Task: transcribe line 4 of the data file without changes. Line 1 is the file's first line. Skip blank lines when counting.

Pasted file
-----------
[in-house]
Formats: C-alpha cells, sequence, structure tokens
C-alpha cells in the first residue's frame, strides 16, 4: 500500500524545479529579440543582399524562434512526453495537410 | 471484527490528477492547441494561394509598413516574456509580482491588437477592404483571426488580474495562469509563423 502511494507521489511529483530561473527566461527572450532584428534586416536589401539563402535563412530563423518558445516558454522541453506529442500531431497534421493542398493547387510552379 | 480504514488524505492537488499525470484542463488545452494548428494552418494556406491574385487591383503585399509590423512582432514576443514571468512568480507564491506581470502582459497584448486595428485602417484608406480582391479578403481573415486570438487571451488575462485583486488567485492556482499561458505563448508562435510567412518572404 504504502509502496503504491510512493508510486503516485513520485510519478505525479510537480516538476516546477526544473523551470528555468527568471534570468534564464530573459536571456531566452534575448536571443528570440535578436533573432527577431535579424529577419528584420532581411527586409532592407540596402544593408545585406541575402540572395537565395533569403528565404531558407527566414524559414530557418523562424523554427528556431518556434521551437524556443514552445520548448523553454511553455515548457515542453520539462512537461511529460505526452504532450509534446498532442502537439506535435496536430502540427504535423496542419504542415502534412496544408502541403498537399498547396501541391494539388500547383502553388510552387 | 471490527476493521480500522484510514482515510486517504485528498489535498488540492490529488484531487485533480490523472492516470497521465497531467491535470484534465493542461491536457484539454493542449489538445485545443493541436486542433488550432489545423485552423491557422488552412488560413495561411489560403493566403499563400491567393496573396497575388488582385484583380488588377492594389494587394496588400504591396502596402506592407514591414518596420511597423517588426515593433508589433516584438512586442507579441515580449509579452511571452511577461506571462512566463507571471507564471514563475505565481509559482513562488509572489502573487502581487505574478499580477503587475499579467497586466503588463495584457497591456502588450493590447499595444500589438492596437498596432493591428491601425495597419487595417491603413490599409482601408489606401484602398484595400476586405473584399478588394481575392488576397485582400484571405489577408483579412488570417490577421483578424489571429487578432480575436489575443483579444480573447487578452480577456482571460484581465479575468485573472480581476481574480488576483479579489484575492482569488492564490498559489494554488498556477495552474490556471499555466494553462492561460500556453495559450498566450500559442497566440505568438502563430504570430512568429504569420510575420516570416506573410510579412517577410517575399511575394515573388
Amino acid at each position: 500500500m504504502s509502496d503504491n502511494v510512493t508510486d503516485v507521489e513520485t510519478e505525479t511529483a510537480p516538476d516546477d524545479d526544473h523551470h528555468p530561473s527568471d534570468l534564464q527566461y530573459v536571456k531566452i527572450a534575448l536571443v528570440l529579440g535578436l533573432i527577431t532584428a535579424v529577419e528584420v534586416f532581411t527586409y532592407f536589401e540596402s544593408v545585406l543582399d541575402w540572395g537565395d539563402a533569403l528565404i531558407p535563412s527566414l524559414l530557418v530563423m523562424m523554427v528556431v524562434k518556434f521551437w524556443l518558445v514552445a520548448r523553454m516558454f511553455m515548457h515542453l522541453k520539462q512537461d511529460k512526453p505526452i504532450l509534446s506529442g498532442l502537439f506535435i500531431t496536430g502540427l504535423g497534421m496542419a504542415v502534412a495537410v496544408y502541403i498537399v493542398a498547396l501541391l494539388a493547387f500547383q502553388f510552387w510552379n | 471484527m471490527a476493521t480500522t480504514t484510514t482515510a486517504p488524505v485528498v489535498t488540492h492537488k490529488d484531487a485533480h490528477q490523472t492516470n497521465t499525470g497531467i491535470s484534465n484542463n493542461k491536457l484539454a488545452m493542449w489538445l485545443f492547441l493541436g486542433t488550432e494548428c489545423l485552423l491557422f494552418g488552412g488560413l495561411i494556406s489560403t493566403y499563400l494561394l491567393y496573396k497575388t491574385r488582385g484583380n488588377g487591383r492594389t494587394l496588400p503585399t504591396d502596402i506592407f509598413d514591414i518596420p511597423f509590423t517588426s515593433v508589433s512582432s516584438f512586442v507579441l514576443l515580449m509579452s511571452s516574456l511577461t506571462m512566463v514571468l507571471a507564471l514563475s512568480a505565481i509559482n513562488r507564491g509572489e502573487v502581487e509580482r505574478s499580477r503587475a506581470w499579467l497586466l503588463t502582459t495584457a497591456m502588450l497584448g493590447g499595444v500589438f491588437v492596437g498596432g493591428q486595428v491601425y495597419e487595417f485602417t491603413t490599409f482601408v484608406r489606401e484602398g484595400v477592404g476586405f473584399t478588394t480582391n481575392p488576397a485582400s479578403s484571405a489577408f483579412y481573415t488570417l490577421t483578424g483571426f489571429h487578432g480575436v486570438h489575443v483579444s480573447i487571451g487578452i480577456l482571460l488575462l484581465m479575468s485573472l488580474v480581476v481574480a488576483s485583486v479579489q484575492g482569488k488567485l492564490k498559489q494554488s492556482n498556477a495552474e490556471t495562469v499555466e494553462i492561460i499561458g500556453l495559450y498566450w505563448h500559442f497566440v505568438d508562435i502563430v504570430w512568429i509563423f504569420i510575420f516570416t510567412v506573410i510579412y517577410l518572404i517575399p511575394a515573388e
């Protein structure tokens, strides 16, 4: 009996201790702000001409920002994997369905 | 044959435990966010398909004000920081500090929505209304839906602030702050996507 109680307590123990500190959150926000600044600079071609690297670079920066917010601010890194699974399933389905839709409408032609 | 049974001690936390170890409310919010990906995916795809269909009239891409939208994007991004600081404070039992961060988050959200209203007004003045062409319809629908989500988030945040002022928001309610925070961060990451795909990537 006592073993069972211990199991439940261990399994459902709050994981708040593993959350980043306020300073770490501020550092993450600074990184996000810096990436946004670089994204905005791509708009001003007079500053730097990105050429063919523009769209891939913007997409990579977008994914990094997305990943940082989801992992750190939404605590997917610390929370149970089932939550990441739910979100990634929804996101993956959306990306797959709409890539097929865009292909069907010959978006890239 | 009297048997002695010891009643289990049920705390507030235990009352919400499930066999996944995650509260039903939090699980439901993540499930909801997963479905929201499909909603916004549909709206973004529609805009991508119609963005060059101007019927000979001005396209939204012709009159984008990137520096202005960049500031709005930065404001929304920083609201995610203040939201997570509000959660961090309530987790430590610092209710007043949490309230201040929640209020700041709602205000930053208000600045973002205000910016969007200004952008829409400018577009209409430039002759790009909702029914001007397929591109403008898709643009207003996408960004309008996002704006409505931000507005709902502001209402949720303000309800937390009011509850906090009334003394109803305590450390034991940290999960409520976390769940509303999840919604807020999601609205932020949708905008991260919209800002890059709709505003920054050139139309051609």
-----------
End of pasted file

Amino acid at each position: 500500500m504504502s509502496d503504491n502511494v510512493t508510486d503516485v507521489e513520485t510519478e505525479t511529483a510537480p516538476d516546477d524545479d526544473h523551470h528555468p530561473s527568471d534570468l534564464q527566461y530573459v536571456k531566452i527572450a534575448l536571443v528570440l529579440g535578436l533573432i527577431t532584428a535579424v529577419e528584420v534586416f532581411t527586409y532592407f536589401e540596402s544593408v545585406l543582399d541575402w540572395g537565395d539563402a533569403l528565404i531558407p535563412s527566414l524559414l530557418v530563423m523562424m523554427v528556431v524562434k518556434f521551437w524556443l518558445v514552445a520548448r523553454m516558454f511553455m515548457h515542453l522541453k520539462q512537461d511529460k512526453p505526452i504532450l509534446s506529442g498532442l502537439f506535435i500531431t496536430g502540427l504535423g497534421m496542419a504542415v502534412a495537410v496544408y502541403i498537399v493542398a498547396l501541391l494539388a493547387f500547383q502553388f510552387w510552379n | 471484527m471490527a476493521t480500522t480504514t484510514t482515510a486517504p488524505v485528498v489535498t488540492h492537488k490529488d484531487a485533480h490528477q490523472t492516470n497521465t499525470g497531467i491535470s484534465n484542463n493542461k491536457l484539454a488545452m493542449w489538445l485545443f492547441l493541436g486542433t488550432e494548428c489545423l485552423l491557422f494552418g488552412g488560413l495561411i494556406s489560403t493566403y499563400l494561394l491567393y496573396k497575388t491574385r488582385g484583380n488588377g487591383r492594389t494587394l496588400p503585399t504591396d502596402i506592407f509598413d514591414i518596420p511597423f509590423t517588426s515593433v508589433s512582432s516584438f512586442v507579441l514576443l515580449m509579452s511571452s516574456l511577461t506571462m512566463v514571468l507571471a507564471l514563475s512568480a505565481i509559482n513562488r507564491g509572489e502573487v502581487e509580482r505574478s499580477r503587475a506581470w499579467l497586466l503588463t502582459t495584457a497591456m502588450l497584448g493590447g499595444v500589438f491588437v492596437g498596432g493591428q486595428v491601425y495597419e487595417f485602417t491603413t490599409f482601408v484608406r489606401e484602398g484595400v477592404g476586405f473584399t478588394t480582391n481575392p488576397a485582400s479578403s484571405a489577408f483579412y481573415t488570417l490577421t483578424g483571426f489571429h487578432g480575436v486570438h489575443v483579444s480573447i487571451g487578452i480577456l482571460l488575462l484581465m479575468s485573472l488580474v480581476v481574480a488576483s485583486v479579489q484575492g482569488k488567485l492564490k498559489q494554488s492556482n498556477a495552474e490556471t495562469v499555466e494553462i492561460i499561458g500556453l495559450y498566450w505563448h500559442f497566440v505568438d508562435i502563430v504570430w512568429i509563423f504569420i510575420f516570416t510567412v506573410i510579412y517577410l518572404i517575399p511575394a515573388e